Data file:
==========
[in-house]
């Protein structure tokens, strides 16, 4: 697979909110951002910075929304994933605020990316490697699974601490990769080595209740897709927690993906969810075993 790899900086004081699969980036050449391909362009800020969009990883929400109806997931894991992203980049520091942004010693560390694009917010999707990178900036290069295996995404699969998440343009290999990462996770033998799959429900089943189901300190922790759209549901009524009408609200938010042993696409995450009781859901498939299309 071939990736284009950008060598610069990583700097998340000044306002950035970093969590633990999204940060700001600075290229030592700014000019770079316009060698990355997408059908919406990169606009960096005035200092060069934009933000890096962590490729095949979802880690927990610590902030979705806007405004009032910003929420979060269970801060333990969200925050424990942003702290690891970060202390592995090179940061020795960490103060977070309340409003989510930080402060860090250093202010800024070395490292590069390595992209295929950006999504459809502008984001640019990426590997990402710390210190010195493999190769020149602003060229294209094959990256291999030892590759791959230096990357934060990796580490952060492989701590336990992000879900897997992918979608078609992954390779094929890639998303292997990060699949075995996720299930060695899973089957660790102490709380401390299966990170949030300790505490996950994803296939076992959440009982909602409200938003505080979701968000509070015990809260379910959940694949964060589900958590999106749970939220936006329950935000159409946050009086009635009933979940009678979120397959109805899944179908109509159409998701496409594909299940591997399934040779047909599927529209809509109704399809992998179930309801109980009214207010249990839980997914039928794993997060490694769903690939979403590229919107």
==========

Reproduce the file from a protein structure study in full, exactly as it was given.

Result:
[in-house]
């Protein structure tokens, strides 16, 4: 697979909110951002910075929304994933605020990316490697699974601490990769080595209740897709927690993906969810075993 790899900086004081699969980036050449391909362009800020969009990883929400109806997931894991992203980049520091942004010693560390694009917010999707990178900036290069295996995404699969998440343009290999990462996770033998799959429900089943189901300190922790759209549901009524009408609200938010042993696409995450009781859901498939299309 071939990736284009950008060598610069990583700097998340000044306002950035970093969590633990999204940060700001600075290229030592700014000019770079316009060698990355997408059908919406990169606009960096005035200092060069934009933000890096962590490729095949979802880690927990610590902030979705806007405004009032910003929420979060269970801060333990969200925050424990942003702290690891970060202390592995090179940061020795960490103060977070309340409003989510930080402060860090250093202010800024070395490292590069390595992209295929950006999504459809502008984001640019990426590997990402710390210190010195493999190769020149602003060229294209094959990256291999030892590759791959230096990357934060990796580490952060492989701590336990992000879900897997992918979608078609992954390779094929890639998303292997990060699949075995996720299930060695899973089957660790102490709380401390299966990170949030300790505490996950994803296939076992959440009982909602409200938003505080979701968000509070015990809260379910959940694949964060589900958590999106749970939220936006329950935000159409946050009086009635009933979940009678979120397959109805899944179908109509159409998701496409594909299940591997399934040779047909599927529209809509109704399809992998179930309801109980009214207010249990839980997914039928794993997060490694769903690939979403590229919107």